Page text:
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Technical Briefs

Analytical Study of the Convection Heat Transfer From an Isothermal Wedge Surface to Fluids

[+] Author and Article Information
M. Bachiri, A. Bouabdallah

Thermodynamics and Energetical Systems Laboratory, Faculty of Physics/USTHB, B.P. 32 El Alia, 16111 Bab Ezzouar, Algiers, Algeriamabach73@yahoo.fr

J. Heat Transfer 134(6), 064502 (May 02, 2012) (5 pages) doi:10.1115/1.4006030 History: Received May 18, 2010; Revised November 30, 2011; Published April 30, 2012; Online May 02, 2012

In this work, we attempt to establish a general analytical approximation of the convection heat transfer from an isothermal wedge surface to fluids for all Prandtl numbers. The flow has been assumed to be laminar and steady state. The governing equations have been written in dimensionless form using a similarity method. A simple ad hoc technique is used to solve analytically the governing equations by proposing a general formula of the velocity profile. This formula verifies the boundary conditions and the equilibrium of the governing equations in the whole spatial region and permits us to obtain analytically the temperature profiles for all Prandtl numbers and for various configurations of the wedge surface. A comparison with the numerical results is given for all spatial regions and in wide Prandtl number values. A new Nusselt number expression is obtained for various configurations of the wedge surface and compared with the numerical results in wide Prandtl number values.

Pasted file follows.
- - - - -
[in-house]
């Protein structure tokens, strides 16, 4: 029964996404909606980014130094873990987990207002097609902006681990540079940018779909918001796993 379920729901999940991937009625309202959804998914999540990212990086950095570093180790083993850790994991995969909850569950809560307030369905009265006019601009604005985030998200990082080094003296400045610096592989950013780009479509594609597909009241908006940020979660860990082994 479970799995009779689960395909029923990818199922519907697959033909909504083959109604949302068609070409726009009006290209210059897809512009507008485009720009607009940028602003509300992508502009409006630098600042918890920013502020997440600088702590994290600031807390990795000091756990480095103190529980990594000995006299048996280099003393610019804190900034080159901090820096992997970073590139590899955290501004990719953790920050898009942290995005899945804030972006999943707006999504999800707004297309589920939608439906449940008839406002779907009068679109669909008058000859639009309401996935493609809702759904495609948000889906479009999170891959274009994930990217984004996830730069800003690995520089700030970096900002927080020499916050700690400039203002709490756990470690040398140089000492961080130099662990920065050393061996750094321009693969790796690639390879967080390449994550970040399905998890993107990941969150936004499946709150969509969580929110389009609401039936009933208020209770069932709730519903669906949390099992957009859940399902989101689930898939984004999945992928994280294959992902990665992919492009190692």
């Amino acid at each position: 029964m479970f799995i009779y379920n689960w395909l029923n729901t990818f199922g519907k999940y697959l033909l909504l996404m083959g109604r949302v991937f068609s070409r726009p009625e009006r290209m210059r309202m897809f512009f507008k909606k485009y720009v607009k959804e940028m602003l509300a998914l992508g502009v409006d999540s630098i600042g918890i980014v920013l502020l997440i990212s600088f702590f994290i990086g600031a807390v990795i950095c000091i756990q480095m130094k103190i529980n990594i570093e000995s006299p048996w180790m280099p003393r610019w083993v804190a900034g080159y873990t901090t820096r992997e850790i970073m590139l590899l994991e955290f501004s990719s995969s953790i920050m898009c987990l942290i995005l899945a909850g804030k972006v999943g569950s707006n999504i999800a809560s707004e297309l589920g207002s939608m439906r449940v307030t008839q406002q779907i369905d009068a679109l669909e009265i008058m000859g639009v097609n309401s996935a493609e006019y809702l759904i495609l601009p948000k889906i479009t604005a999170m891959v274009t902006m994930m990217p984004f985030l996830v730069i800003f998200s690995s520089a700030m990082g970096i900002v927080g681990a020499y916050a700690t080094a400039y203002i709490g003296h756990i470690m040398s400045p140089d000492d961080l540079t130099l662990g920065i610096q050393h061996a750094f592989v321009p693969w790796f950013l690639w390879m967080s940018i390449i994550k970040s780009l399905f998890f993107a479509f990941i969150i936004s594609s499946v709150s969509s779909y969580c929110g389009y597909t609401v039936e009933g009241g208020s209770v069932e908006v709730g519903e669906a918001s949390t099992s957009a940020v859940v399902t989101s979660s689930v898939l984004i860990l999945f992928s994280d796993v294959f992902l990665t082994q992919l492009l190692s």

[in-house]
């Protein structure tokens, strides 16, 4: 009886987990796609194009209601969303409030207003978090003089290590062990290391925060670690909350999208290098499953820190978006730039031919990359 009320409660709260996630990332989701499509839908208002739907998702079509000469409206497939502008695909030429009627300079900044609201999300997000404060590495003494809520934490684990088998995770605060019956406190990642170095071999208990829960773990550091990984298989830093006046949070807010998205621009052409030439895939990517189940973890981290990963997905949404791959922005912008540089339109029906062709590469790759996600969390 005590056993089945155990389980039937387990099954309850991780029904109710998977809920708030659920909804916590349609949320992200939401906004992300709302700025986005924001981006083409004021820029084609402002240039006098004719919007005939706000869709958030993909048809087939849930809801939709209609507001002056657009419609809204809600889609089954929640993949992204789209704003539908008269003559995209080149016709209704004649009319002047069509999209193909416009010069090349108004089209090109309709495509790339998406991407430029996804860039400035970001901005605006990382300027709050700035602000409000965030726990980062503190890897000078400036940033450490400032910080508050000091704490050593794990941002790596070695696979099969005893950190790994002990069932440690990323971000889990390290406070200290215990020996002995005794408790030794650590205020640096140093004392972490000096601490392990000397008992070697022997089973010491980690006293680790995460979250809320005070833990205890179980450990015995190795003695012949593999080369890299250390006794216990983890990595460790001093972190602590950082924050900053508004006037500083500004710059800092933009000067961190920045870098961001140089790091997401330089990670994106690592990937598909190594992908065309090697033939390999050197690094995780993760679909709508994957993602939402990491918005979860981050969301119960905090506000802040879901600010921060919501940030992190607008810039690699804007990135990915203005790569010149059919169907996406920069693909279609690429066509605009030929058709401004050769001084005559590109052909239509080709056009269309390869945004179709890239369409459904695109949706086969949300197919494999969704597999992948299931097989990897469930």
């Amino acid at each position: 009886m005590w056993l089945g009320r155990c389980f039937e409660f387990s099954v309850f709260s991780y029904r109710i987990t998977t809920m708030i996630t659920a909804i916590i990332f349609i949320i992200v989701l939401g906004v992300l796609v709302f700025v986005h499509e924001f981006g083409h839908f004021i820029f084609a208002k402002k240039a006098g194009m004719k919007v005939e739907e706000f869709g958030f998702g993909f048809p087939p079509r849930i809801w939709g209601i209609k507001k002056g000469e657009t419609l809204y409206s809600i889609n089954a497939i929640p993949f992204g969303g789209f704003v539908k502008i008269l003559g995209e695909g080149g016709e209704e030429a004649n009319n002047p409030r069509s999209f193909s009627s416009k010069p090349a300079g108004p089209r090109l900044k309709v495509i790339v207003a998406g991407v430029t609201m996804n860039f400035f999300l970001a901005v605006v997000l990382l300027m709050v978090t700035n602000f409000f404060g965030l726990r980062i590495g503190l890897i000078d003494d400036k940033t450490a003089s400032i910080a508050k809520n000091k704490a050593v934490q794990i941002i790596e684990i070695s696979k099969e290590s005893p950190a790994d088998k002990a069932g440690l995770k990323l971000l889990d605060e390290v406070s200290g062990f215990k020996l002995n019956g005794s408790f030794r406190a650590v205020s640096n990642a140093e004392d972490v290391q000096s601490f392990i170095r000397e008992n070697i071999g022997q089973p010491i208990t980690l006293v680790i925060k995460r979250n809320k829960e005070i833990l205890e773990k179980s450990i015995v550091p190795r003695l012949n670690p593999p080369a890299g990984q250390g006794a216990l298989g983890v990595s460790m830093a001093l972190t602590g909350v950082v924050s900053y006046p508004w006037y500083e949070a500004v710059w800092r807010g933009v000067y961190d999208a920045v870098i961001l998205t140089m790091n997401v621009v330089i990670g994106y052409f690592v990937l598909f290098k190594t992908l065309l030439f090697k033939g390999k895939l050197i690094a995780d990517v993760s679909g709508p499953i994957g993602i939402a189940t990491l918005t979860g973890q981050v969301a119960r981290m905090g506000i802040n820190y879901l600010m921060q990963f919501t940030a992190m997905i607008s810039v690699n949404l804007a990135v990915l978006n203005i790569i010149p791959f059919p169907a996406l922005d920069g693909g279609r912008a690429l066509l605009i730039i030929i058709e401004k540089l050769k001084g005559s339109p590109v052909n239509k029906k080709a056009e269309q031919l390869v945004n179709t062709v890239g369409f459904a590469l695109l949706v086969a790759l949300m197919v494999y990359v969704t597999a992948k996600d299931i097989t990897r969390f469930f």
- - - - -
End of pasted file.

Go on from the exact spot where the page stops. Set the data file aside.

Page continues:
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Copyright © 2012 by American Society of Mechanical Engineers
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Figures

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Figure 1

Three principal configurations of the flow over an isothermal wedge surface

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Figure 2

Comparisons between σ(A,α0max) and fηη2(0) at any value of A ∈ [0, 1] and for different configurations of the wedge surface

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Figure 3

Variations of the dimensionless velocity profile for the Blasius problem: dashed line represents Blasius solution; solid line represents analytic approach

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Figure 4

Variations of the dimensionless stream function for the Blasius problem: dashed line represents Blasius solution; solid line represents analytic approach

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Figure 5

Stream function evolutions for different wedge surface geometries

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Figure 6

Velocities distributions for different wedge surface geometries

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Figure 7

Temperatures distributions for large Prandtl number, Pr, values and for three configurations of an isothermal wedge surface: (a) horizontal plate, m = 0; (b) wedge surface, m = 1/3; and (c) vertical plate (stagnation points), m = 1

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Figure 8

Variations of the heat transfer coefficient Nu for different values of Prandtl number, Pr, and for different geometries of an isothermal wedge surface

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